AL: Barry Zito, A's There were rumblings he might be traded after the season, and after this pedestrian performance, you'd have to wonder how much value he has.
AL: Roy Halladay, Blue Jays The last two AL Cy Young winners stumbled badly this year, further proving how unpredictable starting pitching can be. He just returned after a lengthy stint on the DL in the second half.
AL: Esteban Loaiza, White Sox/Yankees You could also throw Javier Vazquez and Mike Mussina into the mix, but we'll give it to the 2003 Cy Young runner-up, who somehow made it back to the All-Star Game despite very average numbers for the White Sox. Then the Yankees picked him up and wondered whether Loaiza is Spanish for "Steve Trout."
NL: Mark Prior, Cubs The Achilles injury sidelined him longer than usual, and he's still trying to recover fully from a variety of injuries. He's not the dominant force just yet. Although if he has it all together, don't be surprised if he turns in a Josh Beckett-like performance in the playoffs.
NL: Randy Wolf, Phillies I've never been a big fan, but many expected big things from him, and instead he turned in just a 5-8 record with a 4.28 ERA before elbow problems knocked him out for the year.
NL: Kip Wells, Pirates Last year, he was a vastly underrated pitcher whose win-loss record was partly due to bad run support. This year, he was just plain average.
AL: Arthur Rhodes, A's He was dominant as a setup man, and Oakland has a knack for finding productive closers. However, Rhodes proved that he's a better setup guy than a closer, which is why the electric-but-erratic Octavio Dotel is Oakland's closer now.
AL: David Riske, Indians When Danys Baez was let go, it appeared Riske would grab the saves. But he blew two opportunities to start the season and only had five overall as he gave way to former stopper Bob Wickman, who's done reasonably well.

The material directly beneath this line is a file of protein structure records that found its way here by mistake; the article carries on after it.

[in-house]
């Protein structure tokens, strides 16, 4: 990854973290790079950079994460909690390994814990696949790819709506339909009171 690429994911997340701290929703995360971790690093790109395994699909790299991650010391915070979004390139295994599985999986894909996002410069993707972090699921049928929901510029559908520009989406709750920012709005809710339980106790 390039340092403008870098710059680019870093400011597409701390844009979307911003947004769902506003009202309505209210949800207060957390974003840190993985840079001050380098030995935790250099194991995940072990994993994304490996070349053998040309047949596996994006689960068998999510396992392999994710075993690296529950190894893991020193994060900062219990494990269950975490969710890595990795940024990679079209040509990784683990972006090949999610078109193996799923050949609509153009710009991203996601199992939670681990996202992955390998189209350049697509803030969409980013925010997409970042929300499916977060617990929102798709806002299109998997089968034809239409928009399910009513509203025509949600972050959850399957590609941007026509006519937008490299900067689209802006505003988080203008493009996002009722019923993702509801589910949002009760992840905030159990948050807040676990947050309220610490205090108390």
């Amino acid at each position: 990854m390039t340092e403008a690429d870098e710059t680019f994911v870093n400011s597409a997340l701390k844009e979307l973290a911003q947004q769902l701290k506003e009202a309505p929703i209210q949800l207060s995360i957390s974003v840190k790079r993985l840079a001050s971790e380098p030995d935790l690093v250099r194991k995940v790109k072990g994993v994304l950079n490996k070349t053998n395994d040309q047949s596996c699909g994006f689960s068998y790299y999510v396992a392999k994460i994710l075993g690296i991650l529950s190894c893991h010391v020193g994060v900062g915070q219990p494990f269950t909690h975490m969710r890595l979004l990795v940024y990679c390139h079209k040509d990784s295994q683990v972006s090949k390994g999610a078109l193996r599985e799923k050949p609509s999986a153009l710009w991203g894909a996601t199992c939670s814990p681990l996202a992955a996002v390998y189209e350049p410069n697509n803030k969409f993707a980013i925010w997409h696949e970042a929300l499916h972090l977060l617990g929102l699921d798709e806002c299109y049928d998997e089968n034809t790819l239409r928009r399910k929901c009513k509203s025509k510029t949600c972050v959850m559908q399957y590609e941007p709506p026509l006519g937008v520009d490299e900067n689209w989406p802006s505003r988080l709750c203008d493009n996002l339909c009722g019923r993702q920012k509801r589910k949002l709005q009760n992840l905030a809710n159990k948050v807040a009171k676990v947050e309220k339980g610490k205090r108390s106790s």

NL: Joe Borowski, Cubs Many people wondered when he'd lose the job when the Cubs picked up LaTroy Hawkins in the offseason. It happened in late May when Borowski tore his rotator cuff, finishing his season with nine saves and an ERA above 8.00.
NL: Matt Mantei, Diamondbacks At least Borowski wasn't blowing many saves until the end of his stint. Mantei was just 4-of-7 in save chances with two losses and an ERA of nearly 12.00 before his season was done. He's too much of a risk.
Oscar Azocars update: With just a few days left, I'm still in eighth, although I lost ground in the chase for seventh thanks to three wins from Cliff Lee and Shawn Estes. For some reason, I had Michael Barrett's 1-for-14 on the bench, while big weeks offensively from Julio Lugo and Jay Payton helped sink me. And then there's Tony Batista, who went 3-for-25, but all three hits were extra-base hits.